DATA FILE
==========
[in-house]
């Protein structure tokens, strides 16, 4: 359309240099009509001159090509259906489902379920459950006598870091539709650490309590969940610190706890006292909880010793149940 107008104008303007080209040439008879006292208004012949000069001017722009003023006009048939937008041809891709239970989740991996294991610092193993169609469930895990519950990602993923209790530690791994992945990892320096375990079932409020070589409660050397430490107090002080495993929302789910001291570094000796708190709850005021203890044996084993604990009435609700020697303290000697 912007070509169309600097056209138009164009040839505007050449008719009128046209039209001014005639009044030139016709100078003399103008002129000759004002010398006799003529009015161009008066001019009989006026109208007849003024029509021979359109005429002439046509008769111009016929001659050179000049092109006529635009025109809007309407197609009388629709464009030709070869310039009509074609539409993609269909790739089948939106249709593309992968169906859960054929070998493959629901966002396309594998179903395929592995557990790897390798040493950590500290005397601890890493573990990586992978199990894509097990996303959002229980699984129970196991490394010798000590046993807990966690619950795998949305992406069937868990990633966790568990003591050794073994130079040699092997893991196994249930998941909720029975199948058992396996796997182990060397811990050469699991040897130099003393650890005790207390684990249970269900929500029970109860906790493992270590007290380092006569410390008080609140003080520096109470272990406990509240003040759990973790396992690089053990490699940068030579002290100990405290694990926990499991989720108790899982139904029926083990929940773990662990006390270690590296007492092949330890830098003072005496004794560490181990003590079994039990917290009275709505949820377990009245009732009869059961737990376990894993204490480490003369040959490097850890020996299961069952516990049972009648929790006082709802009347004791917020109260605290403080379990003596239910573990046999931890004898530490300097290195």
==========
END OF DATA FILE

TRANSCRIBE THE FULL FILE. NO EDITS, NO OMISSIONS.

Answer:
[in-house]
């Protein structure tokens, strides 16, 4: 359309240099009509001159090509259906489902379920459950006598870091539709650490309590969940610190706890006292909880010793149940 107008104008303007080209040439008879006292208004012949000069001017722009003023006009048939937008041809891709239970989740991996294991610092193993169609469930895990519950990602993923209790530690791994992945990892320096375990079932409020070589409660050397430490107090002080495993929302789910001291570094000796708190709850005021203890044996084993604990009435609700020697303290000697 912007070509169309600097056209138009164009040839505007050449008719009128046209039209001014005639009044030139016709100078003399103008002129000759004002010398006799003529009015161009008066001019009989006026109208007849003024029509021979359109005429002439046509008769111009016929001659050179000049092109006529635009025109809007309407197609009388629709464009030709070869310039009509074609539409993609269909790739089948939106249709593309992968169906859960054929070998493959629901966002396309594998179903395929592995557990790897390798040493950590500290005397601890890493573990990586992978199990894509097990996303959002229980699984129970196991490394010798000590046993807990966690619950795998949305992406069937868990990633966790568990003591050794073994130079040699092997893991196994249930998941909720029975199948058992396996796997182990060397811990050469699991040897130099003393650890005790207390684990249970269900929500029970109860906790493992270590007290380092006569410390008080609140003080520096109470272990406990509240003040759990973790396992690089053990490699940068030579002290100990405290694990926990499991989720108790899982139904029926083990929940773990662990006390270690590296007492092949330890830098003072005496004794560490181990003590079994039990917290009275709505949820377990009245009732009869059961737990376990894993204490480490003369040959490097850890020996299961069952516990049972009648929790006082709802009347004791917020109260605290403080379990003596239910573990046999931890004898530490300097290195």